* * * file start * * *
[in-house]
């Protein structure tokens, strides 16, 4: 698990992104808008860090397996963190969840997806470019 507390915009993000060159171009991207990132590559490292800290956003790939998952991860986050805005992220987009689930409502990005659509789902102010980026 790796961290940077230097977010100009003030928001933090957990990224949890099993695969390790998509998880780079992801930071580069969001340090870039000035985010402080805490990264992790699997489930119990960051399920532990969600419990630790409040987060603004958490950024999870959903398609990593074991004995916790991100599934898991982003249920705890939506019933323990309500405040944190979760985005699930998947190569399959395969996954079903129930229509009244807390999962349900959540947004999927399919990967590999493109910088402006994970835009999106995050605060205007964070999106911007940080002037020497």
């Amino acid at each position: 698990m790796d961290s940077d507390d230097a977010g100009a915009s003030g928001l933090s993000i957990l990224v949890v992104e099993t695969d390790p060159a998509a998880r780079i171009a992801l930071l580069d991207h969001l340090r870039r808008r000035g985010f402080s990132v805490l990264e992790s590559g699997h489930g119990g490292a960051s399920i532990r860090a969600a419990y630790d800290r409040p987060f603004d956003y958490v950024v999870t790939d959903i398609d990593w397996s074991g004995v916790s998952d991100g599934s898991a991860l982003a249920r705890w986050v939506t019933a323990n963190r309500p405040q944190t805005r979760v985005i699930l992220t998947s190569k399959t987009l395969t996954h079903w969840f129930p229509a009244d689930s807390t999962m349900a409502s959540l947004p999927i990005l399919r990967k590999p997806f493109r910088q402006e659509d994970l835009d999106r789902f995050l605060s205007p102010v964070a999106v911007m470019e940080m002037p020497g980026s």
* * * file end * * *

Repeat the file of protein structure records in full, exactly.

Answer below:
[in-house]
């Protein structure tokens, strides 16, 4: 698990992104808008860090397996963190969840997806470019 507390915009993000060159171009991207990132590559490292800290956003790939998952991860986050805005992220987009689930409502990005659509789902102010980026 790796961290940077230097977010100009003030928001933090957990990224949890099993695969390790998509998880780079992801930071580069969001340090870039000035985010402080805490990264992790699997489930119990960051399920532990969600419990630790409040987060603004958490950024999870959903398609990593074991004995916790991100599934898991982003249920705890939506019933323990309500405040944190979760985005699930998947190569399959395969996954079903129930229509009244807390999962349900959540947004999927399919990967590999493109910088402006994970835009999106995050605060205007964070999106911007940080002037020497």
């Amino acid at each position: 698990m790796d961290s940077d507390d230097a977010g100009a915009s003030g928001l933090s993000i957990l990224v949890v992104e099993t695969d390790p060159a998509a998880r780079i171009a992801l930071l580069d991207h969001l340090r870039r808008r000035g985010f402080s990132v805490l990264e992790s590559g699997h489930g119990g490292a960051s399920i532990r860090a969600a419990y630790d800290r409040p987060f603004d956003y958490v950024v999870t790939d959903i398609d990593w397996s074991g004995v916790s998952d991100g599934s898991a991860l982003a249920r705890w986050v939506t019933a323990n963190r309500p405040q944190t805005r979760v985005i699930l992220t998947s190569k399959t987009l395969t996954h079903w969840f129930p229509a009244d689930s807390t999962m349900a409502s959540l947004p999927i990005l399919r990967k590999p997806f493109r910088q402006e659509d994970l835009d999106r789902f995050l605060s205007p102010v964070a999106v911007m470019e940080m002037p020497g980026s």